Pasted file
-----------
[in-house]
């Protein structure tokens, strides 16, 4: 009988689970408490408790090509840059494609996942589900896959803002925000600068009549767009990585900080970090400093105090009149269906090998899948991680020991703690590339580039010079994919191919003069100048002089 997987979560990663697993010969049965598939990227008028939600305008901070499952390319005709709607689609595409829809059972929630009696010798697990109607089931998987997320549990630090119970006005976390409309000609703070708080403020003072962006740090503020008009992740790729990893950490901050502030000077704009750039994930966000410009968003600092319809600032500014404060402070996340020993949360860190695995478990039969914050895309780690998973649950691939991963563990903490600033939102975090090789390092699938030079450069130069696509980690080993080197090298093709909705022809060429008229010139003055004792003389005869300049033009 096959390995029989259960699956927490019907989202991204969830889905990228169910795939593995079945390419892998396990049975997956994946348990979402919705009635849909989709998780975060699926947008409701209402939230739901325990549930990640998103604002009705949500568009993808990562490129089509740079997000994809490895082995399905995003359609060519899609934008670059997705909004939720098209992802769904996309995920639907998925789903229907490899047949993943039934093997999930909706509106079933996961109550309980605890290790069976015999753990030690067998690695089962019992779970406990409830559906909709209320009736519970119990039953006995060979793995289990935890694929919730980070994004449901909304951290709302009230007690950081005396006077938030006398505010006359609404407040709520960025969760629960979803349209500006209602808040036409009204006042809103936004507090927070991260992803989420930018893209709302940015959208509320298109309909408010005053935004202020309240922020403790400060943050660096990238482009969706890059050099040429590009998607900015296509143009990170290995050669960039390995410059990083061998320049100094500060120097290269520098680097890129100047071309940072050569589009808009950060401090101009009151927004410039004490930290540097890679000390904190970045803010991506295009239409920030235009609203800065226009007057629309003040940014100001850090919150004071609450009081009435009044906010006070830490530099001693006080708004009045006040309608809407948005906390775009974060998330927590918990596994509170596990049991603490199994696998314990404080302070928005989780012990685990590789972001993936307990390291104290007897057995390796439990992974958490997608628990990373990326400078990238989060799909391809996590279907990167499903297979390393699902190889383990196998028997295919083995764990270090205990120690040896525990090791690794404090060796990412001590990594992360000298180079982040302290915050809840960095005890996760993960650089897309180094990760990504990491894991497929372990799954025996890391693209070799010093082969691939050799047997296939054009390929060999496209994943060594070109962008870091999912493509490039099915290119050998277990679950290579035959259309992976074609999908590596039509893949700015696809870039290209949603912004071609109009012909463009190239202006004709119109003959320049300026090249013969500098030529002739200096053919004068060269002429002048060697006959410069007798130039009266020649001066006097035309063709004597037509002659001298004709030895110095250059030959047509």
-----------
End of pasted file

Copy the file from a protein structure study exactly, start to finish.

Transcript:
[in-house]
């Protein structure tokens, strides 16, 4: 009988689970408490408790090509840059494609996942589900896959803002925000600068009549767009990585900080970090400093105090009149269906090998899948991680020991703690590339580039010079994919191919003069100048002089 997987979560990663697993010969049965598939990227008028939600305008901070499952390319005709709607689609595409829809059972929630009696010798697990109607089931998987997320549990630090119970006005976390409309000609703070708080403020003072962006740090503020008009992740790729990893950490901050502030000077704009750039994930966000410009968003600092319809600032500014404060402070996340020993949360860190695995478990039969914050895309780690998973649950691939991963563990903490600033939102975090090789390092699938030079450069130069696509980690080993080197090298093709909705022809060429008229010139003055004792003389005869300049033009 096959390995029989259960699956927490019907989202991204969830889905990228169910795939593995079945390419892998396990049975997956994946348990979402919705009635849909989709998780975060699926947008409701209402939230739901325990549930990640998103604002009705949500568009993808990562490129089509740079997000994809490895082995399905995003359609060519899609934008670059997705909004939720098209992802769904996309995920639907998925789903229907490899047949993943039934093997999930909706509106079933996961109550309980605890290790069976015999753990030690067998690695089962019992779970406990409830559906909709209320009736519970119990039953006995060979793995289990935890694929919730980070994004449901909304951290709302009230007690950081005396006077938030006398505010006359609404407040709520960025969760629960979803349209500006209602808040036409009204006042809103936004507090927070991260992803989420930018893209709302940015959208509320298109309909408010005053935004202020309240922020403790400060943050660096990238482009969706890059050099040429590009998607900015296509143009990170290995050669960039390995410059990083061998320049100094500060120097290269520098680097890129100047071309940072050569589009808009950060401090101009009151927004410039004490930290540097890679000390904190970045803010991506295009239409920030235009609203800065226009007057629309003040940014100001850090919150004071609450009081009435009044906010006070830490530099001693006080708004009045006040309608809407948005906390775009974060998330927590918990596994509170596990049991603490199994696998314990404080302070928005989780012990685990590789972001993936307990390291104290007897057995390796439990992974958490997608628990990373990326400078990238989060799909391809996590279907990167499903297979390393699902190889383990196998028997295919083995764990270090205990120690040896525990090791690794404090060796990412001590990594992360000298180079982040302290915050809840960095005890996760993960650089897309180094990760990504990491894991497929372990799954025996890391693209070799010093082969691939050799047997296939054009390929060999496209994943060594070109962008870091999912493509490039099915290119050998277990679950290579035959259309992976074609999908590596039509893949700015696809870039290209949603912004071609109009012909463009190239202006004709119109003959320049300026090249013969500098030529002739200096053919004068060269002429002048060697006959410069007798130039009266020649001066006097035309063709004597037509002659001298004709030895110095250059030959047509």